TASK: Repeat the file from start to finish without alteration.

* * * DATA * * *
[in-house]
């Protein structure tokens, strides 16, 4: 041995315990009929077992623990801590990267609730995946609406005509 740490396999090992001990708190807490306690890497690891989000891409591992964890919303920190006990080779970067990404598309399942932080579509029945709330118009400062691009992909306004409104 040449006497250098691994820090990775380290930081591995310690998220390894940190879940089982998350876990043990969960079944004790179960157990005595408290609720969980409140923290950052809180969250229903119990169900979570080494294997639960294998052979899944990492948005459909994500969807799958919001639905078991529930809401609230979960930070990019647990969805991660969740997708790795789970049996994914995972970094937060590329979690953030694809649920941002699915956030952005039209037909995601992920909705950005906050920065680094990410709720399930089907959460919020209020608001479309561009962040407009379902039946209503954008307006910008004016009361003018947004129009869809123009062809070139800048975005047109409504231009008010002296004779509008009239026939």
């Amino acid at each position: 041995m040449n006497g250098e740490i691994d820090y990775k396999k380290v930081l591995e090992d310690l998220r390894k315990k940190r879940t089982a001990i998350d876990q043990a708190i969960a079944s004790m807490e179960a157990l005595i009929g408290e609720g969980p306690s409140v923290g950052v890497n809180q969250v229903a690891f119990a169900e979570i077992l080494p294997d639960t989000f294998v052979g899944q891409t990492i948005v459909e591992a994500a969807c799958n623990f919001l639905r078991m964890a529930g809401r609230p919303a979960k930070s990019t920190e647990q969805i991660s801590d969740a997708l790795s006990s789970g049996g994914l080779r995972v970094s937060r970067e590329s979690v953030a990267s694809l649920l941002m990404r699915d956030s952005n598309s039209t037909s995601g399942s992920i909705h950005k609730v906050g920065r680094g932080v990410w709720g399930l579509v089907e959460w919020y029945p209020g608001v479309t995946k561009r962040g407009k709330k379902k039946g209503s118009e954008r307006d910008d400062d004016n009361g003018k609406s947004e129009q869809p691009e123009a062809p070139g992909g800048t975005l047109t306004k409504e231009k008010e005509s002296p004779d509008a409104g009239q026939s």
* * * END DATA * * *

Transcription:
[in-house]
């Protein structure tokens, strides 16, 4: 041995315990009929077992623990801590990267609730995946609406005509 740490396999090992001990708190807490306690890497690891989000891409591992964890919303920190006990080779970067990404598309399942932080579509029945709330118009400062691009992909306004409104 040449006497250098691994820090990775380290930081591995310690998220390894940190879940089982998350876990043990969960079944004790179960157990005595408290609720969980409140923290950052809180969250229903119990169900979570080494294997639960294998052979899944990492948005459909994500969807799958919001639905078991529930809401609230979960930070990019647990969805991660969740997708790795789970049996994914995972970094937060590329979690953030694809649920941002699915956030952005039209037909995601992920909705950005906050920065680094990410709720399930089907959460919020209020608001479309561009962040407009379902039946209503954008307006910008004016009361003018947004129009869809123009062809070139800048975005047109409504231009008010002296004779509008009239026939």
């Amino acid at each position: 041995m040449n006497g250098e740490i691994d820090y990775k396999k380290v930081l591995e090992d310690l998220r390894k315990k940190r879940t089982a001990i998350d876990q043990a708190i969960a079944s004790m807490e179960a157990l005595i009929g408290e609720g969980p306690s409140v923290g950052v890497n809180q969250v229903a690891f119990a169900e979570i077992l080494p294997d639960t989000f294998v052979g899944q891409t990492i948005v459909e591992a994500a969807c799958n623990f919001l639905r078991m964890a529930g809401r609230p919303a979960k930070s990019t920190e647990q969805i991660s801590d969740a997708l790795s006990s789970g049996g994914l080779r995972v970094s937060r970067e590329s979690v953030a990267s694809l649920l941002m990404r699915d956030s952005n598309s039209t037909s995601g399942s992920i909705h950005k609730v906050g920065r680094g932080v990410w709720g399930l579509v089907e959460w919020y029945p209020g608001v479309t995946k561009r962040g407009k709330k379902k039946g209503s118009e954008r307006d910008d400062d004016n009361g003018k609406s947004e129009q869809p691009e123009a062809p070139g992909g800048t975005l047109t306004k409504e231009k008010e005509s002296p004779d509008a409104g009239q026939s």